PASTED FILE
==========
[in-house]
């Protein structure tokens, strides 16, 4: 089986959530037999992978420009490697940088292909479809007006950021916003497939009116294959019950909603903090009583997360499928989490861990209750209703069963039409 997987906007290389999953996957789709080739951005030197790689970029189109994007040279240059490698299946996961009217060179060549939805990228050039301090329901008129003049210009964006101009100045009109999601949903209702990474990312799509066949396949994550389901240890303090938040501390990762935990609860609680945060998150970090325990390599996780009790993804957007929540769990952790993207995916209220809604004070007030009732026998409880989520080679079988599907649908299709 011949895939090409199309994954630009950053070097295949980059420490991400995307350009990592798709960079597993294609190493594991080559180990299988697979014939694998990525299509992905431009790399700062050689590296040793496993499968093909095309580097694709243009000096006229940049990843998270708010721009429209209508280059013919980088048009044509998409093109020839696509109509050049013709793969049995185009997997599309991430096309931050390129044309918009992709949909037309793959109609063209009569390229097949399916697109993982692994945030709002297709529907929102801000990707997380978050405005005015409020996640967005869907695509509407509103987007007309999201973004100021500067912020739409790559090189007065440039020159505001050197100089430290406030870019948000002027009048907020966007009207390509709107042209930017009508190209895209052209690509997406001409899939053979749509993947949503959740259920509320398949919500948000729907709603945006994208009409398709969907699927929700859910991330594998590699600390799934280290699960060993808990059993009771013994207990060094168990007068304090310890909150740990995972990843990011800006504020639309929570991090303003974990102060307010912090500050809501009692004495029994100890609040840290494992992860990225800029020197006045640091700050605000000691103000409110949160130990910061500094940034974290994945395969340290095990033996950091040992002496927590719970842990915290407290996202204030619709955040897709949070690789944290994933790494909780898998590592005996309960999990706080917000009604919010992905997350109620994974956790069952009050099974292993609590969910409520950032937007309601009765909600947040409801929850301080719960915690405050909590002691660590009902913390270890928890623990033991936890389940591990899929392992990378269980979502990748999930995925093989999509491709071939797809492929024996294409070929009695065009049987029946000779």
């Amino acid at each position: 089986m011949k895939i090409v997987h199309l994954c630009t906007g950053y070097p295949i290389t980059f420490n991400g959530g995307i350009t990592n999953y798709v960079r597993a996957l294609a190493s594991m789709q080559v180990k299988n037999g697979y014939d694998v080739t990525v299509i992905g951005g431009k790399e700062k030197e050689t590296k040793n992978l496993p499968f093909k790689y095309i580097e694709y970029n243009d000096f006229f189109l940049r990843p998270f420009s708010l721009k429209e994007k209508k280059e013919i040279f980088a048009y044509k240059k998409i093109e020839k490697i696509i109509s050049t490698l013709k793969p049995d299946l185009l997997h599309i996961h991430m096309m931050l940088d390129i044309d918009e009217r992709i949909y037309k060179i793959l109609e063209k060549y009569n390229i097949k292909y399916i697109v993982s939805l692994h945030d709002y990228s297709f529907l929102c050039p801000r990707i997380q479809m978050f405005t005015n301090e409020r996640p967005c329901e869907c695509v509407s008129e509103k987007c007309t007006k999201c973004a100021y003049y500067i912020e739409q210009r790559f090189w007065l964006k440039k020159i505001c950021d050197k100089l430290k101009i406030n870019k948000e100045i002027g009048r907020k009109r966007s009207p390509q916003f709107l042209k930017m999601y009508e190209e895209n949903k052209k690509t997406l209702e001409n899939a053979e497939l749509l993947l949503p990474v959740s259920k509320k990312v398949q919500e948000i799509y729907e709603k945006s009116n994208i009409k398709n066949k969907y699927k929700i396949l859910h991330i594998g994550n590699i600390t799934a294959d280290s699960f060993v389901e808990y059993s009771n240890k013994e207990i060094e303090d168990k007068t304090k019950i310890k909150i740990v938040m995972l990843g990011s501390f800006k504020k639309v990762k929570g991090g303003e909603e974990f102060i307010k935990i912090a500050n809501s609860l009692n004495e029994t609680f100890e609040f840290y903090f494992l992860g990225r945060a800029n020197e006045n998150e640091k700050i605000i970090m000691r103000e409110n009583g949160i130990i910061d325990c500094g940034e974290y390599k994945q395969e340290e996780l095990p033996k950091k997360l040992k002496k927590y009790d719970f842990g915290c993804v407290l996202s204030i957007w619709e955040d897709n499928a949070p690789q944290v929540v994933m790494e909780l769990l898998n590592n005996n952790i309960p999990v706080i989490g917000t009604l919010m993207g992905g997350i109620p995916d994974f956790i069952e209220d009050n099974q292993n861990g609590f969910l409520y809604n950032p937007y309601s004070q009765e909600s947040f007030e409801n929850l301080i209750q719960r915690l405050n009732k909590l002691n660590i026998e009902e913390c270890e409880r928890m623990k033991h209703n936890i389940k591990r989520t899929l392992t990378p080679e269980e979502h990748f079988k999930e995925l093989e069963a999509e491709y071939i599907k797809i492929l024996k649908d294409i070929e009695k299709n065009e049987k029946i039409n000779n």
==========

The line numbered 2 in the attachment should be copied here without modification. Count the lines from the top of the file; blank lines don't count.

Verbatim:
């Protein structure tokens, strides 16, 4: 089986959530037999992978420009490697940088292909479809007006950021916003497939009116294959019950909603903090009583997360499928989490861990209750209703069963039409 997987906007290389999953996957789709080739951005030197790689970029189109994007040279240059490698299946996961009217060179060549939805990228050039301090329901008129003049210009964006101009100045009109999601949903209702990474990312799509066949396949994550389901240890303090938040501390990762935990609860609680945060998150970090325990390599996780009790993804957007929540769990952790993207995916209220809604004070007030009732026998409880989520080679079988599907649908299709 011949895939090409199309994954630009950053070097295949980059420490991400995307350009990592798709960079597993294609190493594991080559180990299988697979014939694998990525299509992905431009790399700062050689590296040793496993499968093909095309580097694709243009000096006229940049990843998270708010721009429209209508280059013919980088048009044509998409093109020839696509109509050049013709793969049995185009997997599309991430096309931050390129044309918009992709949909037309793959109609063209009569390229097949399916697109993982692994945030709002297709529907929102801000990707997380978050405005005015409020996640967005869907695509509407509103987007007309999201973004100021500067912020739409790559090189007065440039020159505001050197100089430290406030870019948000002027009048907020966007009207390509709107042209930017009508190209895209052209690509997406001409899939053979749509993947949503959740259920509320398949919500948000729907709603945006994208009409398709969907699927929700859910991330594998590699600390799934280290699960060993808990059993009771013994207990060094168990007068304090310890909150740990995972990843990011800006504020639309929570991090303003974990102060307010912090500050809501009692004495029994100890609040840290494992992860990225800029020197006045640091700050605000000691103000409110949160130990910061500094940034974290994945395969340290095990033996950091040992002496927590719970842990915290407290996202204030619709955040897709949070690789944290994933790494909780898998590592005996309960999990706080917000009604919010992905997350109620994974956790069952009050099974292993609590969910409520950032937007309601009765909600947040409801929850301080719960915690405050909590002691660590009902913390270890928890623990033991936890389940591990899929392992990378269980979502990748999930995925093989999509491709071939797809492929024996294409070929009695065009049987029946000779």